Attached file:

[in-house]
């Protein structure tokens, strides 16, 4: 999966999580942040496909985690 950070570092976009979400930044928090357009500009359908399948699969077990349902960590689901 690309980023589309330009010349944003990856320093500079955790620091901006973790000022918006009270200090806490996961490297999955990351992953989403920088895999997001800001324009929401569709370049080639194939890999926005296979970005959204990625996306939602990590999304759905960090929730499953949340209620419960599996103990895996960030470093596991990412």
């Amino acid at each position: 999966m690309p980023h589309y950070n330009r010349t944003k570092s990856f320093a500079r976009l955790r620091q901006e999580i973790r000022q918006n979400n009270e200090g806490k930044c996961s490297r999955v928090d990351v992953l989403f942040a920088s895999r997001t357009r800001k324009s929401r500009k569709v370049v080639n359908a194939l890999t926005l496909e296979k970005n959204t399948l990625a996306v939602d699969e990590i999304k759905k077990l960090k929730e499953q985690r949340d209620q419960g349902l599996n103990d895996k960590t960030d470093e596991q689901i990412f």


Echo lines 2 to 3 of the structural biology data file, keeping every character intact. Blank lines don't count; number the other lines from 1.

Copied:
């Protein structure tokens, strides 16, 4: 999966999580942040496909985690 950070570092976009979400930044928090357009500009359908399948699969077990349902960590689901 690309980023589309330009010349944003990856320093500079955790620091901006973790000022918006009270200090806490996961490297999955990351992953989403920088895999997001800001324009929401569709370049080639194939890999926005296979970005959204990625996306939602990590999304759905960090929730499953949340209620419960599996103990895996960030470093596991990412």
């Amino acid at each position: 999966m690309p980023h589309y950070n330009r010349t944003k570092s990856f320093a500079r976009l955790r620091q901006e999580i973790r000022q918006n979400n009270e200090g806490k930044c996961s490297r999955v928090d990351v992953l989403f942040a920088s895999r997001t357009r800001k324009s929401r500009k569709v370049v080639n359908a194939l890999t926005l496909e296979k970005n959204t399948l990625a996306v939602d699969e990590i999304k759905k077990l960090k929730e499953q985690r949340d209620q419960g349902l599996n103990d895996k960590t960030d470093e596991q689901i990412f």